I’ve also had therapy to forgive Christian for leaving me behind and ‘re-written’ a subconscious false belief that he won’t return, in the hope that with my anger now dissipated, my true love for Christian will somehow reach him and he will return the unconditional love.
But there’s still this grief. Only today I burst into tears while driving, prompted by a particular song chosen by iPhone shuffle. Despite all my hard work in searching for Christian this year, I haven’t been rewarded. I feel entitled to find him! I feel I deserve to find him!
But you can’t hit your head repeatedly without damage… earlier this month I nearly convinced myself that an Australian tourist walking barefoot in Nairobi, gaining fame as #JesusInNairobi, was Christian. I knew I had to protect myself from further hurt.
But what should my 2017 goal be now? To keep searching for my brother? How do you get someone to come forward when you feel you’ve done everything in your power to cajole them? It’s so sad to admit, but I feel I’m flogging the proverbial dead horse and despite still believing Christian will get in touch I can see people are starting to avoid me so they don’t have to ask about Christian — searching for him has become what defines me. I have become the sad soul no one knows how to deal with — it might be all in my head, but I’m sure people are avoiding me because Christmas is supposed to be a happy time when nothing should be able to dampen spirits, no? I don’t want to continue with my victim-of-circumstances status.
In a few days’ time I will put on the brave face for the real Christmas Day when, with relief, I will be escaping to Scotland to spend time with my husband’s family where Christian seems totally removed. Peace for my mind. But what about a week later when I return to normal life?
I have tried to be brave. I have been vulnerable and probably too honest. I have tried to be strong. But I have to let go the struggle and just let it be. If Christian comes forward then I will be the happiest sister in the world, but I cannot influence his decision any more. Perhaps someone else can take over the mantle and persuade him?
2016 hasn’t been a good year for so many and I honestly thought I’d be able to buck the trend, but I haven’t been able to solve the struggle which has dominated my year. However, I can take away some positives: the renewed search for Christian occurred thanks to the kindness of many strangers, from all over the world. There have been magical moments — amazing coincidences which I cannot explain, such as the Ghanaian lady who met Christian as a beggar in 2005. I have also connected with others going through the same nightmare of a missing loved one… I know this Christmas that, sadly, I’m not alone in wanting the phone to ring with good news. I’ve also learnt new social media skills this year, such as my now full-evolved ‘bull-shit detector’ thanks to multiple false sighting, false promises and corruption/bribery.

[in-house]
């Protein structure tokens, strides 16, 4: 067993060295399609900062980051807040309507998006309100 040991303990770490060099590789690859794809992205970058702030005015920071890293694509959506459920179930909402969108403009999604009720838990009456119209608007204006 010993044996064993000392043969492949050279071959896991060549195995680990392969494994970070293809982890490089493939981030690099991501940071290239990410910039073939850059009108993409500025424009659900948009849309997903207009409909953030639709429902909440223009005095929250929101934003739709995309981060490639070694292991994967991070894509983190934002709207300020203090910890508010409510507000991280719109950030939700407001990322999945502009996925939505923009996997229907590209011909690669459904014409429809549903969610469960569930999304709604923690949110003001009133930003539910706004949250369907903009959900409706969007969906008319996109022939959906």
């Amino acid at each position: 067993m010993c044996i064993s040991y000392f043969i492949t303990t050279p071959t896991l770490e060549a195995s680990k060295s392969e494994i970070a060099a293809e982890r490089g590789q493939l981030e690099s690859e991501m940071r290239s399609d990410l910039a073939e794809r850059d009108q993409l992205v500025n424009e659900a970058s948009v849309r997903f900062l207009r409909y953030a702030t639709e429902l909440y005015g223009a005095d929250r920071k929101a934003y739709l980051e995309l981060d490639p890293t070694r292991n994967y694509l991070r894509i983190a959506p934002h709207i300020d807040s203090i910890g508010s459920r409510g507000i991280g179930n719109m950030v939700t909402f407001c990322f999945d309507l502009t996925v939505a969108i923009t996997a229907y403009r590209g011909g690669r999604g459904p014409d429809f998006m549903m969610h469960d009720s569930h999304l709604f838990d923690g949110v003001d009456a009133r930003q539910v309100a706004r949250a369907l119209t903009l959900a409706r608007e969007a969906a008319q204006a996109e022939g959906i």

All I can say is that it’s been one hell of a year. One I will never forget. The year my hope of finding Christian was reignited. I fought hard and never missed an opportunity. Hope continues… but the search is on the back-burner where I cannot be scalded.
In 2008 my mum was brutally murdered abroad at the hands of her husband. I was 18 at the time - I had very little family around me, I lived in sheltered accommodation and I didn't have a penny. My brother George was stuck in Fiji, and he was pretty much alone.
When I heard the news, I had no idea what to do - MPs didn't want to listen, banks didn't want to lend me, and I alone could not come up with the amount of cash I'd need in order to fly out and bring mum and George home. It was a desperately agonising time.
Claire's Mum, Wendy
Fortunately, we discovered the Lucie Blackman Trust - A charity set up to help those with loved ones that are either missing, or a victim of crime abroad.
These guys were just amazing. Not only did they enable myself, and two other family members, to fly to Fiji and bring mum's body and George home; they supported us throughout the whole trip. We were in constant contact with them; they were in constant contact with the legal team representing my mum.
Their support long continued once we'd returned home: with mum's body, the funeral, when the murderer was given bail, when the trial started, when we had to give evidence, when the sentence was handed out. They worked closely with the police here, and ensured that all previous evidence from the UK, which helped to convict him, was received by the legal team in Fiji.
They always answered the phone, arranged necessary transport, they set up video links, gave hugs, they fought for us and reassured us where they could, yet always remained respectful and honest when things were bleak. Without a shadow of doubt, they were our absolute rock, emotionally and financially, during a complete living nightmare.
I sincerely hope that none of you have to endure the trauma that myself, and my family, will forever go through; but, anything can happen to anyone at anytime, so it's important that these guys stick around. Please give and help allow for their excellent work to continue!!